Today I finally did it. I misplaced my smartphone and I was lost in space without it. My family found great amusement in the fact, but I did not. I first discovered Biggie (the name of my iPhone6 Plus) missing when I dropped by Starbucks for an oatmeal and latte. Standing in line, I reached into my pocket to retrieve my device and my hand emerged covered in lint sans phone. Panicked, I dashed to my car thinking I left Biggie sitting on the seat with the doors unlocked only to find that the phone was not there. Then I remembered that, in my impetuous exit, I left the phone charging on my nightstand next to the bed. I grieved. Boy did I grieve.

Me and Biggie
Me and Biggie

I struggled to scrape together enough cash from the car to afford an oatmeal (no latte) and knowing that I had a $23 balance on my Starbucks app sent me into a momentary depression. I wanted that  grande triple-shot Cinnamon Dolce latte.

The thought of traversing the entire day without my phone delivered chills up and down my spine; while the thought of challenging my family’s proclamation that I am addicted to my phone gave me the energy and the courage to head to the office with Biggie left at home.

Friends…it was a rough day. When I wasn’t working on my office computer or handwriting notes, my hands were confused. They seemed to wander aimlessly to my pockets or rested on my head, hips and chin. You see, I love my phone. Not in a weird object sexuality disorder kind of way. It’s a far different situation than the dude caught on video sticking his pecker into the exhaust pipe of his car. No my friends; my phone keeps me connected and aids in being productive. I talk to it and it to me. It is my window on the world.

I nearly missed an appointment because I wasn’t near my computer to receive the appointment reminder. During that appointment, I was concerned that I couldn’t be reached by the office or my family. Most of my communication during the day is via text message or Face Time.

I had no mobile access to Face Book, Twitter, Instagram or any other network. I couldn’t  even take a selfie. I grew concerned that Biggie was cold and alone. I worried that I was ruining the battery life by having it charging all day.

“This is silly”, I thought. So I capitulated and proceeded to take my daily walk across campus; soak in some sun and enjoy my lunch break outdoors. My wife Angela constantly says that I am “missing out on the world.” I paused on the Syracuse University Quad and took a seat on a bench next to Hendricks Chapel. There I sat in the world…bored to death. No news to read. No messages to respond to. No pictures to take. No status updates. My attempts to connect to the world around me were futile. I saw a squirrel carrying some nesting material. Ok…cute. I watched people walking across the Quad. Some snapped pictures of campus art and iconic buildings while others multitasked walking and texting. And others simply talked on their phones. I was the only one on the Quad without a phone. A colleague approached and asked, “Why do you look so vexed”?  Was it that apparent? I told her about Biggie and, in return, received a rather pathetic look. One of pity and bewilderment.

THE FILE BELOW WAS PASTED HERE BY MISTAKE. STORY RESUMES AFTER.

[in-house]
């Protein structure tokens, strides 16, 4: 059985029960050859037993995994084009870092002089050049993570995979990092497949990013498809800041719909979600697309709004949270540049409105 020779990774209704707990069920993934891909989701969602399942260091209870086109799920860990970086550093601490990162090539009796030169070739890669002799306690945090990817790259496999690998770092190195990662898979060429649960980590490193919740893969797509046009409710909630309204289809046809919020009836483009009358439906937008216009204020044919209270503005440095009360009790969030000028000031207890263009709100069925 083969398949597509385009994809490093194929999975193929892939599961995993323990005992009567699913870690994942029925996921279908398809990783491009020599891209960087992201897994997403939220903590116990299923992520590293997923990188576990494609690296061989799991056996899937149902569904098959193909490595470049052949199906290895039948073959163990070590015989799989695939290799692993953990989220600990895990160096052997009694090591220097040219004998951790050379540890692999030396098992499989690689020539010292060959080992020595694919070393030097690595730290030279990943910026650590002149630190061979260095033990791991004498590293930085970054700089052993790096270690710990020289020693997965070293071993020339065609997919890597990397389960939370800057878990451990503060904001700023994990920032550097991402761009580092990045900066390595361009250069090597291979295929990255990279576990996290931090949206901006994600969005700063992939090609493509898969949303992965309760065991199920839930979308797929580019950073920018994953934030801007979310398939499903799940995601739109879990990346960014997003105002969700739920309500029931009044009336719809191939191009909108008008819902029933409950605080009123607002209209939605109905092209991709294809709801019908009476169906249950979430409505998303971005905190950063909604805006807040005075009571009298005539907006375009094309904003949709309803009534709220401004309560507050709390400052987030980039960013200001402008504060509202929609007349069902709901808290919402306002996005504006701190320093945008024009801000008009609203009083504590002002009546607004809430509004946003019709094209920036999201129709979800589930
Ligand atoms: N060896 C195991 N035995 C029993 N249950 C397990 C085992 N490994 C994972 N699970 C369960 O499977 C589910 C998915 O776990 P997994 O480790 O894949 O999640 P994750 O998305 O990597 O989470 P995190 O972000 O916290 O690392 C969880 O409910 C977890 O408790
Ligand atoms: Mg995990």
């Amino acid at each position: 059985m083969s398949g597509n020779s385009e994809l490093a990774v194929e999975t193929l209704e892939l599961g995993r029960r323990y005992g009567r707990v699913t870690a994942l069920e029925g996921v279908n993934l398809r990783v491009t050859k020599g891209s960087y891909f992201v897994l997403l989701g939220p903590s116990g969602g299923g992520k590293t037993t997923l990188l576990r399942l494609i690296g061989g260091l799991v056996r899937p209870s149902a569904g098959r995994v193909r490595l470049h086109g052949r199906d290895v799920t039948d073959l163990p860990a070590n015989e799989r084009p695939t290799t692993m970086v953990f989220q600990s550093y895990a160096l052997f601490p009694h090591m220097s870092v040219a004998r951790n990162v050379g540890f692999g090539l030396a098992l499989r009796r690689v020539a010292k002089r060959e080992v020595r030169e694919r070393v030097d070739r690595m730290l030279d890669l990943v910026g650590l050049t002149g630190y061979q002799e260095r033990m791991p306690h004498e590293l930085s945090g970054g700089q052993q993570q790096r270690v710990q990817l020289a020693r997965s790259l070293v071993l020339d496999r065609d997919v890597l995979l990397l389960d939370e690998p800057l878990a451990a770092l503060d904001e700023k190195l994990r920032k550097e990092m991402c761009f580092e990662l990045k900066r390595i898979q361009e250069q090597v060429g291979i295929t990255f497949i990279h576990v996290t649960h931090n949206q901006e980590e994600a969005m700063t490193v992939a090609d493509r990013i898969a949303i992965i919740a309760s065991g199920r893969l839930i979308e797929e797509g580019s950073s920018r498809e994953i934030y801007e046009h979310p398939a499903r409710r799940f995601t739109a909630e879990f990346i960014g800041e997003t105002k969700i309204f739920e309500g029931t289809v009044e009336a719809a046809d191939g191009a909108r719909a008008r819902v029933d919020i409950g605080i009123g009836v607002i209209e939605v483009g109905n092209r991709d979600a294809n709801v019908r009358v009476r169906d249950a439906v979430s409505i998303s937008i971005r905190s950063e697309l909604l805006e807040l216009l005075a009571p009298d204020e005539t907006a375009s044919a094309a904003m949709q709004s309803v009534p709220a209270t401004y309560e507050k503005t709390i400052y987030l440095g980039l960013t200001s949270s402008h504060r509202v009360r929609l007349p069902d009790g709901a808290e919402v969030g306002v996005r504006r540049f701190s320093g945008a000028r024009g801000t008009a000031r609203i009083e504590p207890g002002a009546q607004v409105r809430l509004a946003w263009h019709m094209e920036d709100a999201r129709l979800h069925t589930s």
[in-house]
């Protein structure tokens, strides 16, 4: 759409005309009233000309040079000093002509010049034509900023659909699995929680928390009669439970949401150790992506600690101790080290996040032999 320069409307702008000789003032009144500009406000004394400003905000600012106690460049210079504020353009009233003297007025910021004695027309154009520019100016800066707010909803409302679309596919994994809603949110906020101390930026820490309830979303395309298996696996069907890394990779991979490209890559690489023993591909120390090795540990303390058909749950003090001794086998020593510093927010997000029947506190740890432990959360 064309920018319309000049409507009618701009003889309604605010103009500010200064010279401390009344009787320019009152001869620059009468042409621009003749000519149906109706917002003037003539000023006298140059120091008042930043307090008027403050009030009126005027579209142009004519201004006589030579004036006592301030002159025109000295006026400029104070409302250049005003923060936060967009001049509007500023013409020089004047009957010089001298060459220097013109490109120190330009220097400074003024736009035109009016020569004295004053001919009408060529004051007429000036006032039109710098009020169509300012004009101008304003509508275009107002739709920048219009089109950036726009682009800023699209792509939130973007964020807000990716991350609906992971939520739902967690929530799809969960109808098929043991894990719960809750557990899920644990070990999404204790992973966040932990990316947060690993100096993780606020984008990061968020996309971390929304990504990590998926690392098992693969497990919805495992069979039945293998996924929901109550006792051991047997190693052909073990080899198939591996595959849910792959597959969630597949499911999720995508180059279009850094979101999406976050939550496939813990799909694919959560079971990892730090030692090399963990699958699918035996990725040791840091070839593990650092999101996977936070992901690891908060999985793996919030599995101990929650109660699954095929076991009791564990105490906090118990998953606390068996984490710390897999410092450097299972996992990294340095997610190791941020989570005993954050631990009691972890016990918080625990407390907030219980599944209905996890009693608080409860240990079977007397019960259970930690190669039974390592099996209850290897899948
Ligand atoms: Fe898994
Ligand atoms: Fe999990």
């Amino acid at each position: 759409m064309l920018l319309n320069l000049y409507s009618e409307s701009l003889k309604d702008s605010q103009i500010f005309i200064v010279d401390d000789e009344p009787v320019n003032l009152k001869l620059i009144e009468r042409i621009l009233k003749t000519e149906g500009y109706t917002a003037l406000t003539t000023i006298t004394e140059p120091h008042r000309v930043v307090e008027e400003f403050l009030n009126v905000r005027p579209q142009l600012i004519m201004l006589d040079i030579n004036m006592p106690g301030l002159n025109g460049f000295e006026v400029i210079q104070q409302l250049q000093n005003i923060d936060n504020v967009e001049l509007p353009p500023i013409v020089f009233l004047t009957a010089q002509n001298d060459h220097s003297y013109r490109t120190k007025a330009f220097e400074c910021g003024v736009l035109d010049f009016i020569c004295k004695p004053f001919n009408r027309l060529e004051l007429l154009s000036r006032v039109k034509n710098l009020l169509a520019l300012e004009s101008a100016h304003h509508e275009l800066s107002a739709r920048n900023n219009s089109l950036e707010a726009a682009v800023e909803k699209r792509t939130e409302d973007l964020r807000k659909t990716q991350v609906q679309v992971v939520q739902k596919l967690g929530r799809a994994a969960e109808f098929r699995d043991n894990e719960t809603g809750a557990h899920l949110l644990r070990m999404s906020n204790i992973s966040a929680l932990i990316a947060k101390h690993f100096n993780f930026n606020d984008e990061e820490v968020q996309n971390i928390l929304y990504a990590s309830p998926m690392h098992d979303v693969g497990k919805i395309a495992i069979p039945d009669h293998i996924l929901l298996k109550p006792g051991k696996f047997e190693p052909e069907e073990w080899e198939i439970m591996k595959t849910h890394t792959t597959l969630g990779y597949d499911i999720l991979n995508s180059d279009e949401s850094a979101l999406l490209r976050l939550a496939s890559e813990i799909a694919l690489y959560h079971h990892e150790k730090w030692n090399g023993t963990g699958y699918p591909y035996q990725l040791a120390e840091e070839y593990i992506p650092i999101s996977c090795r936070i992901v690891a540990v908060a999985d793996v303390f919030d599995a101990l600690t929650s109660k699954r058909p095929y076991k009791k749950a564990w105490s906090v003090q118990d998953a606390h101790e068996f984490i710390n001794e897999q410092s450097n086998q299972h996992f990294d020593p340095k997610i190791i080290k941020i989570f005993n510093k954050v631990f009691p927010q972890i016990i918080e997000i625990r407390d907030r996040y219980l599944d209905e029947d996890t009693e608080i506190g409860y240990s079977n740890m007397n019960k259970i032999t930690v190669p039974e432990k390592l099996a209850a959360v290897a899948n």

After work, the loss was noticeable in the car. No bluetooth connection phone. No bluetooth connection audio. A lonely commute.

I arrive at the gym and it it immediately dawns on me that I have no music for my workout. Unable to tune out the world around me, I was force to listen to the  bone-headed conversations of gym rats and, what’s worse, forced to listen to the local classic rock station being piped in on the YMCA’s audio system. Just not in the mood for Judas Priest.

Once home and reunited with Biggie, I was greeted with several missed calls, messages, notifications and reminders. It was if the entire day had passed me by.

I deny that I am tech addicted. There is an article a day written about detoxing from tech, tech addiction as a sign of depression, the ills of being tethered to tech, and other nonsensical b.s..  I see it as a necessary and essential part of being connected to my ever expanding digital world and an important tool in managing my work day. With my pocket computer, I can set the temperature in my home, check my retirement savings, send a kiss-face emoticon to my wife, manage my company’s social media, and check the latest political headlines in just a matter of minutes. Do I need better balance between work, life and technology? Probably.  But it’s not so bad when I can seamlessly attend to them all with one device.

Tonight, I’ll give Biggie a nice screen cleaning and put him to bed early. It’s been a rough day for the both of us.

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